There’s an old saying, “nobody ever said it was going to be easy” referring to life in general, and that is no different in the process to becoming an author. If the truth be known, after the first book, Operation ARGUS, I felt the imposter syndrome weighing on me – am I really an author because I published one book? Am I really an author because I self-published? Is my work/writing any good? Over time, I realized that of course I wanted my readers to enjoy the books and their reading experience, was I the best writer in the world? No, but I did have stories to tell, and that was my aim – I hope that I am judged on the quality and interest of the stories and that the readers forgive me for not being a Tolkien, a Dahl, Smith, or Christie.
The other thing I have realized is that the publishing world is very tight knit, complex and not easy to navigate your way through. In many ways I am grateful to my publisher, iUniverse for helping me navigate that journey.
What would you say to those wanting to become an author?
In the words of Sir. Winston Churchill, “Never, never, NEVER give up”. I almost did so many times on my journey. Operation ARGUS was something like four years in the making, full of start, stop, starts but I kept with it and made it all the way. Remember why you’re writing. For me it wasn’t about fortune or fame (both of which extremely unlikely, especially in my case), but for the stories that I wanted to tell, the creation of work that will last beyond my life on this planet, for my children, my grandchildren and generations to come – I like that sense of legacy. I am writing a book of poetry in parallel with my other writing – a collection of never seen before poems that will be my final release, the title of which is Dramming.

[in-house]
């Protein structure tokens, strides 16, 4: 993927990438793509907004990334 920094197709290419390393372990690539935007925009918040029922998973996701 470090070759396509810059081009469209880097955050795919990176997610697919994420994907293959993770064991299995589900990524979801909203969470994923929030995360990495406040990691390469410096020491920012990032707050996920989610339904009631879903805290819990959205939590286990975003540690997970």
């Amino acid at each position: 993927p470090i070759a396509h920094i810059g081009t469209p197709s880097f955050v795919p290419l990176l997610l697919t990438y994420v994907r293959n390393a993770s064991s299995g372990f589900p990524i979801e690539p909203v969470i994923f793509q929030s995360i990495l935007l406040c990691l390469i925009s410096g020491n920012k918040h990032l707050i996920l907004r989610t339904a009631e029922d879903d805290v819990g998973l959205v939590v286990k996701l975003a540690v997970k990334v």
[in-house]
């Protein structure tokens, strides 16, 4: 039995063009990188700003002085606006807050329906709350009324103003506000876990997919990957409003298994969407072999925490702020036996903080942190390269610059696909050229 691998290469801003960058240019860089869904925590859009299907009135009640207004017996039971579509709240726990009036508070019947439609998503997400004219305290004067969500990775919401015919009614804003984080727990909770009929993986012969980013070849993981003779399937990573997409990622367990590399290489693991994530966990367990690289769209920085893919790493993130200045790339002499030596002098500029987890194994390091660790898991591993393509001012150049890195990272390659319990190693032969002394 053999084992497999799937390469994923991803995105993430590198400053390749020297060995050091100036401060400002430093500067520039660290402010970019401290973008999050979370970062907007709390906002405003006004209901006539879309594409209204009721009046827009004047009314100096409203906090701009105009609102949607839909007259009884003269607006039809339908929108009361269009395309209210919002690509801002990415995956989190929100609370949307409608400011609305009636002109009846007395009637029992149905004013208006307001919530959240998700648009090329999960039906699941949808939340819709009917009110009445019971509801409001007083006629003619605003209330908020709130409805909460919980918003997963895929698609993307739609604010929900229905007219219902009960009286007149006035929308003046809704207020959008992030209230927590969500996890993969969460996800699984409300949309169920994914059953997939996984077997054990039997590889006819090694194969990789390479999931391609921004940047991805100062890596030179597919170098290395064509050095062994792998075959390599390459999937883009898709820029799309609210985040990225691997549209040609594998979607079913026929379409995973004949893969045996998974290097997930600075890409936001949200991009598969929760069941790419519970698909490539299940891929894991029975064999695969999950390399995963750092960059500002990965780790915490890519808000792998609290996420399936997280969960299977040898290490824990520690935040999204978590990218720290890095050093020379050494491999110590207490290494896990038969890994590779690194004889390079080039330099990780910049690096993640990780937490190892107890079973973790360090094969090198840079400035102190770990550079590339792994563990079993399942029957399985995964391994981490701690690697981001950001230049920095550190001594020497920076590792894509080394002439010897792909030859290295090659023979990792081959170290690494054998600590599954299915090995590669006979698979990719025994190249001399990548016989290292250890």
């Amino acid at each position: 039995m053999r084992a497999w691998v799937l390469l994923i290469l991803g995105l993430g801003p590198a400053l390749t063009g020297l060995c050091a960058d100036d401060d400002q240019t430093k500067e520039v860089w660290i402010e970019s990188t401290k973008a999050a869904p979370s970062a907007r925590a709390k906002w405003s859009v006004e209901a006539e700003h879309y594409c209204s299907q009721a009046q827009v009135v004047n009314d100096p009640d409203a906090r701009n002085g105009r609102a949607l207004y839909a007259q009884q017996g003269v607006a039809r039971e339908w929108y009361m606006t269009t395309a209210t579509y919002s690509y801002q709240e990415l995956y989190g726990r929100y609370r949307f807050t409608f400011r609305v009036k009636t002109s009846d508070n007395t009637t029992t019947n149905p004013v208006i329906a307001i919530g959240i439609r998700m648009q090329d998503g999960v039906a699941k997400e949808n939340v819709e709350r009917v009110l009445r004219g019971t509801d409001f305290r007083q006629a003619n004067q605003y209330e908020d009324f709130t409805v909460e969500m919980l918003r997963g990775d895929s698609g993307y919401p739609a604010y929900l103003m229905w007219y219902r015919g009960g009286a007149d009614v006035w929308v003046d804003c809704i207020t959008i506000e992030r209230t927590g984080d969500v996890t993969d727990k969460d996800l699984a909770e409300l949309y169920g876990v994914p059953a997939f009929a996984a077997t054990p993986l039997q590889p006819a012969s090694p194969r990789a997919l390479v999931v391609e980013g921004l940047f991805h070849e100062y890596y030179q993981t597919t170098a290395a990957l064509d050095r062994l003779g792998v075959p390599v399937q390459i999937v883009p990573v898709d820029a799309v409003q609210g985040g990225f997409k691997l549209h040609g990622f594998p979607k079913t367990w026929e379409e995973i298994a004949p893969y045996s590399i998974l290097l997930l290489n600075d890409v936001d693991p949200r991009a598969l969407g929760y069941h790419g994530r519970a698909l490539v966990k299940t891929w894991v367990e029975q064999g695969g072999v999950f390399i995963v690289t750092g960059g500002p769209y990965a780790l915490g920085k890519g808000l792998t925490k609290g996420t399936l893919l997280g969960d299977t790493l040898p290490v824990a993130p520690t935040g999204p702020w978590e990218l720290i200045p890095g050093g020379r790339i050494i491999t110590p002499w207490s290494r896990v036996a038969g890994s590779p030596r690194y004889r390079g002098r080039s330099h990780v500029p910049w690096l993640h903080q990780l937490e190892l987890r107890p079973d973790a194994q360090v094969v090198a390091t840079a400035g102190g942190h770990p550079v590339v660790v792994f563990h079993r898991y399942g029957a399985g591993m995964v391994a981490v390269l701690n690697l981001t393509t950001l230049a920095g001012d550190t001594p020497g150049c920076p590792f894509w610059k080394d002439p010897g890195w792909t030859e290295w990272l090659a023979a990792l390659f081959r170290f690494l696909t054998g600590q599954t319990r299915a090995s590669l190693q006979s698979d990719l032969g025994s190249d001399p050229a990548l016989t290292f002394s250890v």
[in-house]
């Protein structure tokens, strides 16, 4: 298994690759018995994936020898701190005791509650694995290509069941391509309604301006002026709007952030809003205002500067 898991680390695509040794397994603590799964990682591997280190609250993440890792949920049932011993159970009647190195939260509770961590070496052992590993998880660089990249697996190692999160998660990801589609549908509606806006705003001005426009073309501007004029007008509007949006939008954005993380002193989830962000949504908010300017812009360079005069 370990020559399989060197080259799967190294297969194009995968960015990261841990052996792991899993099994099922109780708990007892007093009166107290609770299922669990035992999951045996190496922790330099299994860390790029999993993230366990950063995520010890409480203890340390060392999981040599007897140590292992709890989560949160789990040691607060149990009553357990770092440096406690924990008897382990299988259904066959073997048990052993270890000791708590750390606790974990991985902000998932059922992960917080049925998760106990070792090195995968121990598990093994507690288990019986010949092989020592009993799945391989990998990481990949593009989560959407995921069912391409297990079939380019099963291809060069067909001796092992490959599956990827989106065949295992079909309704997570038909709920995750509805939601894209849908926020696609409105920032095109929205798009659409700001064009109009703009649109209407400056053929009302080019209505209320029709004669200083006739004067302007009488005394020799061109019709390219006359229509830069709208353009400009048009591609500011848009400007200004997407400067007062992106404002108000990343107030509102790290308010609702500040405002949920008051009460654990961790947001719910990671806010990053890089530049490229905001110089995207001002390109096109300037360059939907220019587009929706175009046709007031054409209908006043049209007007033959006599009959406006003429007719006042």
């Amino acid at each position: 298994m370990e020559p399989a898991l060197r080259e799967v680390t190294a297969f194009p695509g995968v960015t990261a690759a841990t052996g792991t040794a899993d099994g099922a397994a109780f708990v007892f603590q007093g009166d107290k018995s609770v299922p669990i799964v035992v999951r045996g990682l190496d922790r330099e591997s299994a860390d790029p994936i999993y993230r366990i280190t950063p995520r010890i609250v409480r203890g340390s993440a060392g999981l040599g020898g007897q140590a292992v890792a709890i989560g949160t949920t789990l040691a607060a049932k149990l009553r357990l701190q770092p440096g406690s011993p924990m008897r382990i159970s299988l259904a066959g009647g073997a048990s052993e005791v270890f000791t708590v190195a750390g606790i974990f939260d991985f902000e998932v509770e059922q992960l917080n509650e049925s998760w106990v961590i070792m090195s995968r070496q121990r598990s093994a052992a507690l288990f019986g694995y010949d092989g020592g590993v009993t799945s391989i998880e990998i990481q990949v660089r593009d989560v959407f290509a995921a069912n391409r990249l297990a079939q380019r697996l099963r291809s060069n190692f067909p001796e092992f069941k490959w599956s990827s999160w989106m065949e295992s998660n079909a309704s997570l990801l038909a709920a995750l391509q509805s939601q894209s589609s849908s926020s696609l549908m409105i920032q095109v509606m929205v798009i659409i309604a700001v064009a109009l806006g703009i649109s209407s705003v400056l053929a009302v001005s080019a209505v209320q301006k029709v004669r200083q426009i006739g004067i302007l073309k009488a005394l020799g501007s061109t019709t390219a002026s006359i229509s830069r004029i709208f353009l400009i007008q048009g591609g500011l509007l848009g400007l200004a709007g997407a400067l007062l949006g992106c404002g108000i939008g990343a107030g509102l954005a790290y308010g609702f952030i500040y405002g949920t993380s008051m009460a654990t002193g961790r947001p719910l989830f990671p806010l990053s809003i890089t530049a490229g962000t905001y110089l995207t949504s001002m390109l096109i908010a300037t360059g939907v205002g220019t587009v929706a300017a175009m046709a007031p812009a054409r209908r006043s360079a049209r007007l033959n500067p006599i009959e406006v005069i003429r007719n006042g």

Tell us about your book/books:
Operation ARGUS and Bikini BRAVO are international thrillers based upon the Russian doctrine of Maskirovka, deception, and the revolving door of what’s the truth and what isn’t. Cold COURAGE tells the incredible story of Shackleton's Trans-Antarctic Expedition of 1914 and all that was happening in those extraordinary times. Book number four, Northern ECHO, the story of two boys growing up in the north of England during the Punk-Rock revolution and a dark secret that keeps them apart until the end. And, number five is Gipsy MOTH and tells the tale of Aviatrix and pioneers in the golden age of aviation, magic, mystery and tragedy. SS Indigo a murder mystery is on its way.
What do you love about the writing/reading community?
I have been astonished, surprised and humbled by how the writing/reading community is so supportive. Being an Indie Author is hard – without the support of a large publishing house, its tough, and the community inspires me as it encourages me to continue my efforts, and I try at the same time to encourage and support others in their writing and reading endeavors.
If you could say anything to your readers what would it be?
Thank you to all who have purchased, read, and reviewed my books – you have no idea how it makes a writer feel when getting your great feedback and encouragement – THANK YOU each and every one!
Where can people connect with you?
You can check me out, my books, meanderings, and even my music on my website: www.willymitchell.com